Indigenous gambling and problem gambling in Canada
Authors: Robert J. Williams, Yale D. Belanger, Carrie A. Leonard, Rhys M. G. Stevens, Darren R. Christensen, Nady el-Guebaly, David C. Hodgins, and Daniel S. McGrath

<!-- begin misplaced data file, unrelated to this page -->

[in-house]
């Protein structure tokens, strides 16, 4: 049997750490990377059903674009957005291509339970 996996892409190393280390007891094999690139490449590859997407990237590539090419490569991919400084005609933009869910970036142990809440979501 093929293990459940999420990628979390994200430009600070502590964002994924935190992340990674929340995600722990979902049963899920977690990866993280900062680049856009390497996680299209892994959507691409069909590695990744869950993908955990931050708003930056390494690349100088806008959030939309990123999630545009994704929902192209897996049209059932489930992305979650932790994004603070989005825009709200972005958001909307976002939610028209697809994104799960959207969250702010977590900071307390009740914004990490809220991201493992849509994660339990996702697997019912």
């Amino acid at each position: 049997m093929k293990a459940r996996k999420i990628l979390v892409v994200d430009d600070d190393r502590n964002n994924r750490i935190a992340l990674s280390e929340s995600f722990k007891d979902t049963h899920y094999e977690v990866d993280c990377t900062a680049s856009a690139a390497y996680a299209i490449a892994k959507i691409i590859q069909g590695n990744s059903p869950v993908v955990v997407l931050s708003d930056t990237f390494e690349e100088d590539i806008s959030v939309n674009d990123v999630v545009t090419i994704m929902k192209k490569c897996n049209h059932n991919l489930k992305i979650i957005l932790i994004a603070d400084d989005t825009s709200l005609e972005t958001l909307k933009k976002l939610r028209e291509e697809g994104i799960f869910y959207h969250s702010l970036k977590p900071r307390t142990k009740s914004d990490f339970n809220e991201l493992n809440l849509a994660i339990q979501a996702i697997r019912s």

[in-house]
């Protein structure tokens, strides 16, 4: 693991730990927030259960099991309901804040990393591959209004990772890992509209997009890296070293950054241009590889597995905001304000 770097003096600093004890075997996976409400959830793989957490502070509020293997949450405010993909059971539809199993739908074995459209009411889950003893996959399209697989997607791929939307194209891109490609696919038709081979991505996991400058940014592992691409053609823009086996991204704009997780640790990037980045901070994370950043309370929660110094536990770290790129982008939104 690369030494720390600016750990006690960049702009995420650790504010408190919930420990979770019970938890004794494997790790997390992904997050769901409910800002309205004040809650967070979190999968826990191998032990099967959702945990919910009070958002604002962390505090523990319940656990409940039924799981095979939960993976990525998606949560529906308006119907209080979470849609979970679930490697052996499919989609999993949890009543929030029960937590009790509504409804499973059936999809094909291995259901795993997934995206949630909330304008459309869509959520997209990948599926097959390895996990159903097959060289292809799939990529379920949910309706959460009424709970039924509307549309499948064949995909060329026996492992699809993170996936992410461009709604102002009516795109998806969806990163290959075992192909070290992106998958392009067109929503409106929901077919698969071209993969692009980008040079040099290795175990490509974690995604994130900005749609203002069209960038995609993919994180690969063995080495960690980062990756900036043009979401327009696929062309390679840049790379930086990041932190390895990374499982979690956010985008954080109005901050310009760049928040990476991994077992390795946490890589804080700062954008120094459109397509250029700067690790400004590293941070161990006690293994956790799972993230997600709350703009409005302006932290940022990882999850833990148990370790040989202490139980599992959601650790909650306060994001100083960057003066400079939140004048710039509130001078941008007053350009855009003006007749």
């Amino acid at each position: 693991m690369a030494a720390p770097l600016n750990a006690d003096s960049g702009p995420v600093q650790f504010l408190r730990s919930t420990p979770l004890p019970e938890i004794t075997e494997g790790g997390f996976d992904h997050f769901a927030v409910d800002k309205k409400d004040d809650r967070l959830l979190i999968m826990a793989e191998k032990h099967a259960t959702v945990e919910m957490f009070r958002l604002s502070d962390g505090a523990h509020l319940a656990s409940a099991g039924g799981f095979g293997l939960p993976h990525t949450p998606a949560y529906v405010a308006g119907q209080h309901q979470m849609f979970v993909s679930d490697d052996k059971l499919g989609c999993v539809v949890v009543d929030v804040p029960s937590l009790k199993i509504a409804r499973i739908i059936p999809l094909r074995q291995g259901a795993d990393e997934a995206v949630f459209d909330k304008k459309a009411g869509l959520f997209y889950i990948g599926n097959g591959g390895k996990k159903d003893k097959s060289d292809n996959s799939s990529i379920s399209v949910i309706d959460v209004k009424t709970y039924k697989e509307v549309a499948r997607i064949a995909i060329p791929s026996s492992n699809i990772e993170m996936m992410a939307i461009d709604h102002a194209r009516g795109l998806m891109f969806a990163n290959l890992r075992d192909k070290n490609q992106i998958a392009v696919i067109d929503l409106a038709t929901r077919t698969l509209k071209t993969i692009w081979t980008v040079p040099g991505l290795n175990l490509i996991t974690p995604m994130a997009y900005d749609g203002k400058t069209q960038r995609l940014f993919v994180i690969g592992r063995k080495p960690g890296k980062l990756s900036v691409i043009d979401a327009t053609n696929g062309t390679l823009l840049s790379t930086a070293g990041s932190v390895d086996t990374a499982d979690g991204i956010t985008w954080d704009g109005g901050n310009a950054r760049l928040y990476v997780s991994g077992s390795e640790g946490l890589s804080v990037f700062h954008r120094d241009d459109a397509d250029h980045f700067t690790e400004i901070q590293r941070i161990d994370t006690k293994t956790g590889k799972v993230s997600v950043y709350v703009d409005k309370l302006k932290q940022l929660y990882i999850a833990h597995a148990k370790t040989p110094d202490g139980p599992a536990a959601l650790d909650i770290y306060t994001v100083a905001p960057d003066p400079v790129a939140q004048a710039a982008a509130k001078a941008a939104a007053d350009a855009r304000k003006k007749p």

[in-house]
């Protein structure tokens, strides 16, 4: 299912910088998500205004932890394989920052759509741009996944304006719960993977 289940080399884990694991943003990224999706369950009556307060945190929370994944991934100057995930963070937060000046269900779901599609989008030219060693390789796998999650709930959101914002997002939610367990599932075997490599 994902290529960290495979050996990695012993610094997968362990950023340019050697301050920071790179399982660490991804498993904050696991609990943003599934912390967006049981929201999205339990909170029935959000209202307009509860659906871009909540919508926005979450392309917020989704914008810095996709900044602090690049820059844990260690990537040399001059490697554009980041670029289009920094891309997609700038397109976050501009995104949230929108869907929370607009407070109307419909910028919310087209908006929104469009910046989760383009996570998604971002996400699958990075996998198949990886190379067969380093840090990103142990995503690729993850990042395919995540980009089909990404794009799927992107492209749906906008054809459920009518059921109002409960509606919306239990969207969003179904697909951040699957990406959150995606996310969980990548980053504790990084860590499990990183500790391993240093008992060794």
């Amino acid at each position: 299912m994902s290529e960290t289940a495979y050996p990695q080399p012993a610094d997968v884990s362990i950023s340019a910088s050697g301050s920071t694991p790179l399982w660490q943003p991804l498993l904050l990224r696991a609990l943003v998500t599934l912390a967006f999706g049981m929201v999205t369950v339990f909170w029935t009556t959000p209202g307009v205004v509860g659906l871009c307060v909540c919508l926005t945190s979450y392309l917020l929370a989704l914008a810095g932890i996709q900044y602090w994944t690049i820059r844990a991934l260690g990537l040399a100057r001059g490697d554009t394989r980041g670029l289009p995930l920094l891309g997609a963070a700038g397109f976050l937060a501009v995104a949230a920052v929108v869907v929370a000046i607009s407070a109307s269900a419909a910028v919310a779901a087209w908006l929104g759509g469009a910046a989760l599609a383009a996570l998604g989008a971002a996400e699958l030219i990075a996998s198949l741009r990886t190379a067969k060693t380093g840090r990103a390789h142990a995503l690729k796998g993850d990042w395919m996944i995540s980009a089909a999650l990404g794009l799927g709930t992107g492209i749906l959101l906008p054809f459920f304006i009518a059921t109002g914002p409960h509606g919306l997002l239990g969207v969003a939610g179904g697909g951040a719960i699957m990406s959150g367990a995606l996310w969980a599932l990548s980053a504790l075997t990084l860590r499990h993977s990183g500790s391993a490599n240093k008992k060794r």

The present study provides a profile of Canadian Indigenous gambling and problem gambling using the 2018 Canadian Community Health Survey (CCHS) (n-=-23,952 adults; 1,324 Indigenous) and an online panel survey of 10,199 gamblers (n-=-589 Indigenous). The relative popularity of different types of gambling was similar between Indigenous and non-Indigenous samples. However, there was higher Indigenous participation in electronic gambling machines (EGMs), bingo, instant lotteries, overall gambling and a higher rate of problem gambling (2.0% versus 0.5%). Variables predictive of Indigenous problem gambling were EGM participation, gambling fallacies, having a mental or substance use disorder, sports betting, and male gender. Compared to non-Indigenous problem gamblers, Indigenous problem gamblers had higher substance use and lower impulsivity. In general, variables predictive of Indigenous problem gambling were the same ones predictive of problem gambling in all populations, with elevated Indigenous problem gambling rates primarily being due to elevated rates of these generic risk factors. Many of these risk factors are modifiable. Particular consideration should be given to reducing the disproportionate concentration of EGMs in geographic areas having the highest concentration of Indigenous people and ameliorating the disadvantageous social conditions in this population that are conducive to mental health and substance use problems.
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